34. Ness JH, Bronstein JL (2004) The effects of invasive ants on prospective ant mutualists. Biol Invasions 6:445–461CrossRefGoogle Scholar
  35. O’Dowd DJ, Green PT, Lake PS (2003) Invasional ‘meltdown’ on an oceanic island. Ecol Lett 6:812–817CrossRefGoogle Scholar
  36. Oliveras J, Bas JM, Casellas D, Gomez C (2005) Numerical dominance of the Argentine ant vs. native ants and consequences on soil resource searching in Mediterranean cork-oak forests (Hymenoptera: Formicidae). Sociobiology 45:643–658Google Scholar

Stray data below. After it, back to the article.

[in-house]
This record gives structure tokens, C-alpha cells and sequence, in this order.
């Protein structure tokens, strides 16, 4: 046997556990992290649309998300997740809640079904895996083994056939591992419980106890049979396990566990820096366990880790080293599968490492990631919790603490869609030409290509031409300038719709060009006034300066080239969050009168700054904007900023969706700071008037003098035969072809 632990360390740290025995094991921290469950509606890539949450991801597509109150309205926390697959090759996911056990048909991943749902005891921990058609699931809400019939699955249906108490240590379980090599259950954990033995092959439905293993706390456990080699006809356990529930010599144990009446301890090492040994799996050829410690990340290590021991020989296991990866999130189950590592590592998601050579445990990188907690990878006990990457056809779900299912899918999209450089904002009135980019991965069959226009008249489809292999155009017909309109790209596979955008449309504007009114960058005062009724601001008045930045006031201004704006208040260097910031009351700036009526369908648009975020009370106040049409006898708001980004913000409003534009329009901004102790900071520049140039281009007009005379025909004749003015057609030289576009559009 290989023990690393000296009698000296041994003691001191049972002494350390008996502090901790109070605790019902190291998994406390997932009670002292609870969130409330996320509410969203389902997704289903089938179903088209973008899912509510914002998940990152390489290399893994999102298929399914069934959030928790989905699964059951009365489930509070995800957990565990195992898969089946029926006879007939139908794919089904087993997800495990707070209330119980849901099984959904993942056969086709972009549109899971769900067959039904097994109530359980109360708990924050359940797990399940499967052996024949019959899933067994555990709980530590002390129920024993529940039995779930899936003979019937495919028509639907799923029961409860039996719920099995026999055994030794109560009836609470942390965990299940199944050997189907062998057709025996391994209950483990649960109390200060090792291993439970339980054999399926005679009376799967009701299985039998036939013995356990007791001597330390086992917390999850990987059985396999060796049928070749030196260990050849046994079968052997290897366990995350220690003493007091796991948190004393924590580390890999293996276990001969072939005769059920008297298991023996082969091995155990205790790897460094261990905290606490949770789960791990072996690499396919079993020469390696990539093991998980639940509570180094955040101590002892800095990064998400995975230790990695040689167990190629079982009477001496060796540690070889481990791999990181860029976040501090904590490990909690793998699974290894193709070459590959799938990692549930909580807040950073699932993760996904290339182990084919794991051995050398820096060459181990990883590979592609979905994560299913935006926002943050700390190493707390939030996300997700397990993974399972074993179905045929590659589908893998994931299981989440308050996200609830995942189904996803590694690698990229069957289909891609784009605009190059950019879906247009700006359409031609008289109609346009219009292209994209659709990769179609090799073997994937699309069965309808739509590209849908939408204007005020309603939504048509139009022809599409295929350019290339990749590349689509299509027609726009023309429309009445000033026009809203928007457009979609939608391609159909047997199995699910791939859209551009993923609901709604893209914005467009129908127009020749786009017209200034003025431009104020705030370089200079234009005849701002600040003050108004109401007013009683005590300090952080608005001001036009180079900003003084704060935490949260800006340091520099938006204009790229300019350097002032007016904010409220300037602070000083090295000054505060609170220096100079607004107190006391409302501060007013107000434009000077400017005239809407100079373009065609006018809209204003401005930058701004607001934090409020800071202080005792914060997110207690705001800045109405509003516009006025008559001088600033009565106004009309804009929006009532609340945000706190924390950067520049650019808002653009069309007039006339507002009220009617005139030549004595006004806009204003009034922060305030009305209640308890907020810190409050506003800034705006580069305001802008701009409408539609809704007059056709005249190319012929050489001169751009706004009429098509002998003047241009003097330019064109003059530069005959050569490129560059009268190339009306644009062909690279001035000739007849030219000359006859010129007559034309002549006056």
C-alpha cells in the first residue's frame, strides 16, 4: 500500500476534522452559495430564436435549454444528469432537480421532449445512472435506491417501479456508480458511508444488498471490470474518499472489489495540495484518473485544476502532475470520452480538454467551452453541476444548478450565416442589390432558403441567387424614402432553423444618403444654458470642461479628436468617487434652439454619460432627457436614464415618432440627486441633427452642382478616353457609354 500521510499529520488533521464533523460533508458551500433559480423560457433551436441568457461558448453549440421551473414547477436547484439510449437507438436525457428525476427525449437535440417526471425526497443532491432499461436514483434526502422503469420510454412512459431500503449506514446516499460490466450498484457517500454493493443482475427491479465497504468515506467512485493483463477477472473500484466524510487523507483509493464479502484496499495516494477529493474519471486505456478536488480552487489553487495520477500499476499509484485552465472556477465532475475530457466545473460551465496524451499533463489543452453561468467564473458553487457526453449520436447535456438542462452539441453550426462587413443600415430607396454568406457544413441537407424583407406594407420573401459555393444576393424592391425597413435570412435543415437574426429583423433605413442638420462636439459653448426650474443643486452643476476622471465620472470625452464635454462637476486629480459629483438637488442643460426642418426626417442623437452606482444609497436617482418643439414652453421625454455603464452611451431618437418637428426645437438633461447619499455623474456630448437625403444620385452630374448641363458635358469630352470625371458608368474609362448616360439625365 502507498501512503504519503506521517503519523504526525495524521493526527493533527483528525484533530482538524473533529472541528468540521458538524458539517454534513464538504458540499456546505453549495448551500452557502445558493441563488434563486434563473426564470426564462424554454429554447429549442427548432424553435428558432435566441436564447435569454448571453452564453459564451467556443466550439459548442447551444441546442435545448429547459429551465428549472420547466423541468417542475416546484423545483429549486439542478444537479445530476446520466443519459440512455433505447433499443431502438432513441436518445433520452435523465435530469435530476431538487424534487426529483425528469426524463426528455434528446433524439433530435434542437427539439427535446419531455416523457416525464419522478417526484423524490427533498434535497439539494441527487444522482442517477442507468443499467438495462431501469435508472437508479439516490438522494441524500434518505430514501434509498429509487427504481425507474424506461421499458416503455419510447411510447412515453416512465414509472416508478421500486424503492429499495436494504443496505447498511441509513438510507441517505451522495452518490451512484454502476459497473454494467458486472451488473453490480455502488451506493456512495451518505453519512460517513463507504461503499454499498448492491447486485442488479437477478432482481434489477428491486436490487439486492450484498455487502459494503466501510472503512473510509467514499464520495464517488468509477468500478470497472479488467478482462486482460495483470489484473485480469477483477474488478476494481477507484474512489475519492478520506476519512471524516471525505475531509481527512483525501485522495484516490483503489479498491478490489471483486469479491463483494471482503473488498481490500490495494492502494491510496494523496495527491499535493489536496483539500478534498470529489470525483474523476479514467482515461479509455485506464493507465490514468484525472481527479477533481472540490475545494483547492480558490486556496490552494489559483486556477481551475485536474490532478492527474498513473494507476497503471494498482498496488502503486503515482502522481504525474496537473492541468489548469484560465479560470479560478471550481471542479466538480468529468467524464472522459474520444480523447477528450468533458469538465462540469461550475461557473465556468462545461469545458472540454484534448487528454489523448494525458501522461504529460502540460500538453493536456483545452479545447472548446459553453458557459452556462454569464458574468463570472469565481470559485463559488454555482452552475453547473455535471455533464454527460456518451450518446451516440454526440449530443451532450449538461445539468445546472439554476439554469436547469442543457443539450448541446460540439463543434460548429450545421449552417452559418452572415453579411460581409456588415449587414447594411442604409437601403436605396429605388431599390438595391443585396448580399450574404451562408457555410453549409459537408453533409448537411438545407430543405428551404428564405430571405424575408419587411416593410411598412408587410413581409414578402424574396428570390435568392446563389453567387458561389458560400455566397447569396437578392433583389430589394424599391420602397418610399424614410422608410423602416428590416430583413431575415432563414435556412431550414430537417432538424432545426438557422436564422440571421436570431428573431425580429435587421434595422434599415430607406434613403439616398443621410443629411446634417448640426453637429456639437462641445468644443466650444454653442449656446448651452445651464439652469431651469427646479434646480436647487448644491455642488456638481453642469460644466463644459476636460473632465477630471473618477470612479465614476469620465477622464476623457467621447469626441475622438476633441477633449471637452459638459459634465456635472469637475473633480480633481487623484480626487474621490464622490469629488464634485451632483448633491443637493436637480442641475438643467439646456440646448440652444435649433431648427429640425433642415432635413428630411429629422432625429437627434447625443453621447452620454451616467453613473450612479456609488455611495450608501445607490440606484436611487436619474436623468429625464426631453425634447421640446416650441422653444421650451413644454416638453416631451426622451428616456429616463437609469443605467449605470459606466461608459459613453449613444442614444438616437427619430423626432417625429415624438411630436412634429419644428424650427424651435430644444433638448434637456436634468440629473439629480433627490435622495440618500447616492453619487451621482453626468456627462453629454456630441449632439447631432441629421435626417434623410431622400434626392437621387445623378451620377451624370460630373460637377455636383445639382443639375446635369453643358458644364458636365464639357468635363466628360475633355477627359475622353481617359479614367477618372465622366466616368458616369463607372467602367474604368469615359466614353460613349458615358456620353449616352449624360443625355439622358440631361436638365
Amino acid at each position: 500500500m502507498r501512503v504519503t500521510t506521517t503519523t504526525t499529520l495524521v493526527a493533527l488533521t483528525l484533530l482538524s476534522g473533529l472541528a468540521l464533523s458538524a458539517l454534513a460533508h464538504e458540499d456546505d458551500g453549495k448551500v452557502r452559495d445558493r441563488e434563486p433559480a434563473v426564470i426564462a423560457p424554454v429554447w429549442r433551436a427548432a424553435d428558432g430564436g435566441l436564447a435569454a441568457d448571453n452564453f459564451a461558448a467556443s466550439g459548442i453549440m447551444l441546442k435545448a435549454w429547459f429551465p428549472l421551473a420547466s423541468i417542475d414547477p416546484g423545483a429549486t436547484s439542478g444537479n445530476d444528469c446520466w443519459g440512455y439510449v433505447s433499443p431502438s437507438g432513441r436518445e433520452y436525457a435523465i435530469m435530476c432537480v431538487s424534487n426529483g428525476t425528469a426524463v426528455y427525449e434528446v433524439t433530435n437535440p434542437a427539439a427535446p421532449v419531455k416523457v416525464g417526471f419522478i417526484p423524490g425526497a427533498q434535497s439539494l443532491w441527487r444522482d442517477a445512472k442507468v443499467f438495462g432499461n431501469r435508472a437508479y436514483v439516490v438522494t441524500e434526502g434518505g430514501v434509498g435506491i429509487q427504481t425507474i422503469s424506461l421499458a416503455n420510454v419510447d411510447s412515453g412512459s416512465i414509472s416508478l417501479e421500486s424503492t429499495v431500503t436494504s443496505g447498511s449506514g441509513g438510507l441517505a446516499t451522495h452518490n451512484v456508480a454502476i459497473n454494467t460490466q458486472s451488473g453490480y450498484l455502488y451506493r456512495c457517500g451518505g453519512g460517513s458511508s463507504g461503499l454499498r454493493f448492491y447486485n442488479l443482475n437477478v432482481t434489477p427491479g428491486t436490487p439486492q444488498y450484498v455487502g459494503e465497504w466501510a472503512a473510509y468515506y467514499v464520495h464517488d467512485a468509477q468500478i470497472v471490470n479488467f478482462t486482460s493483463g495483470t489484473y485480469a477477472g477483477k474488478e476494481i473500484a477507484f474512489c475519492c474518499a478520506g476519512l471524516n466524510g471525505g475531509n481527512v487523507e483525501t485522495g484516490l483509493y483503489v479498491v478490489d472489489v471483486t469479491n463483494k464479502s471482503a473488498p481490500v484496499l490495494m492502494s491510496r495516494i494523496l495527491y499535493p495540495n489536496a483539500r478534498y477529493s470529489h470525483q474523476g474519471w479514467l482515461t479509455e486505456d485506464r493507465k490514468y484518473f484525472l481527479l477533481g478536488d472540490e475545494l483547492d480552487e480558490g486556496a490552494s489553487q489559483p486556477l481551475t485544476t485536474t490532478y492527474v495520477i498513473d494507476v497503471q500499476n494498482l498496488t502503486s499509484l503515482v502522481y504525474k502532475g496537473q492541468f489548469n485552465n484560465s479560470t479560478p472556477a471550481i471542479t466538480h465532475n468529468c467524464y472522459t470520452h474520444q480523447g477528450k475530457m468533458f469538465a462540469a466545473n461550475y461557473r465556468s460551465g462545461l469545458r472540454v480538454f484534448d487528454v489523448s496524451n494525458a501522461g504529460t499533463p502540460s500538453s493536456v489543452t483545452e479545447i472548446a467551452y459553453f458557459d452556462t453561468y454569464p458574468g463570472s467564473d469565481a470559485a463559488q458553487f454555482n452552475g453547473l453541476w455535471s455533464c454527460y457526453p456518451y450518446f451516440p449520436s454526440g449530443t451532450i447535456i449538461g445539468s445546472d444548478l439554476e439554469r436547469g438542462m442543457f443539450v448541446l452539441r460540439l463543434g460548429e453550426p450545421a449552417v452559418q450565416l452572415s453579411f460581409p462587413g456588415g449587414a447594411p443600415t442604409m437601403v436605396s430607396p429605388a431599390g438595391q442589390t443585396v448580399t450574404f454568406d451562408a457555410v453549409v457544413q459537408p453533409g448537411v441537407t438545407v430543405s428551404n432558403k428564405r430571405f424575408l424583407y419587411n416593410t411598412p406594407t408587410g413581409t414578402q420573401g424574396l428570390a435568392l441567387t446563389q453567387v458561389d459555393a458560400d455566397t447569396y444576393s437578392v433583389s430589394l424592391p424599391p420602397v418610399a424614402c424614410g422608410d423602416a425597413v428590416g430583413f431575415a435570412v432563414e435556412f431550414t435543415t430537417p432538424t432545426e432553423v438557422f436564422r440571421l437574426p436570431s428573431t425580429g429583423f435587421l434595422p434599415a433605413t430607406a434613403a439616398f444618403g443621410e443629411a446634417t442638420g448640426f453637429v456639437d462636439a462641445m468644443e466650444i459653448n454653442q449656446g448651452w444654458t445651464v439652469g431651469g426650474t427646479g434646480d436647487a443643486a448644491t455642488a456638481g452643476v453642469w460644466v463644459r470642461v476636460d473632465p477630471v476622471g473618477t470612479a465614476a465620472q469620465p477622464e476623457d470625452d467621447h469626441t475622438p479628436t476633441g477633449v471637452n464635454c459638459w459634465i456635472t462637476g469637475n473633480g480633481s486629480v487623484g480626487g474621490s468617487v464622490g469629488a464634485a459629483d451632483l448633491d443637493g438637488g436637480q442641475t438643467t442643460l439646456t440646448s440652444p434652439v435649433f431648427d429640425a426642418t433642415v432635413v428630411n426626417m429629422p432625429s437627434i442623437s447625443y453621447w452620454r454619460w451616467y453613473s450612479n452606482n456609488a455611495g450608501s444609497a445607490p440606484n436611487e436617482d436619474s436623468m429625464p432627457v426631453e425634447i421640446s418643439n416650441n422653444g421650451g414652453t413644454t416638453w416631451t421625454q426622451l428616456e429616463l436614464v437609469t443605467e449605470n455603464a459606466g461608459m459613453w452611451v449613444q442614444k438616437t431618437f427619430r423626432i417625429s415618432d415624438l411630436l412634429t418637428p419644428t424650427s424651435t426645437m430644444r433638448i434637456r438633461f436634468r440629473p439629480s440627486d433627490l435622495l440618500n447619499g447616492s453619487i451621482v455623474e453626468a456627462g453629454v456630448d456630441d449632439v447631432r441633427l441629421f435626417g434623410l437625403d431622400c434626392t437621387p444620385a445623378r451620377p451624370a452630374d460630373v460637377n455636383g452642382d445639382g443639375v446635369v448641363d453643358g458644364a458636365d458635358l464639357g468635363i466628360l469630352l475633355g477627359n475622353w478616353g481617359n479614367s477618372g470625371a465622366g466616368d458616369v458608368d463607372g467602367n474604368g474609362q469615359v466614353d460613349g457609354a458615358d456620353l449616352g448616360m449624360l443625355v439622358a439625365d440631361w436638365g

37. Rowles AD, O’Dowd DJ (2007) Interference competition by Argentine ants displaces native ants: implications for biotic resistance to invasion. Biol Invasions 9:73–85CrossRefGoogle Scholar
  38. Rowles AD, O’Dowd DJ (2009a) Impacts of the invasive Argentine ant on native ants and other invertebrates in coastal scrub in south-eastern Australia. Aust Ecol 34:239–248CrossRefGoogle Scholar
  39. Rowles AD, O’Dowd DJ (2009b) New mutualism for old: indirect disruption and direct facilitation of seed dispersal following Argentine ant invasion. Oecologia 158:709–716CrossRefPubMedGoogle Scholar
  40. Rowles AD, Silverman J (2009) Carbohydrate supply limits invasion of natural communities by Argentine ants. Oecologia 161:161–171CrossRefPubMedGoogle Scholar
  41. Sanders NJ, Gotelli NJ, Heller NE, Gordon DM (2003) Community disassembly by an invasive species. Proc Natl Acad Sci USA 100:2474–2477CrossRefPubMedGoogle Scholar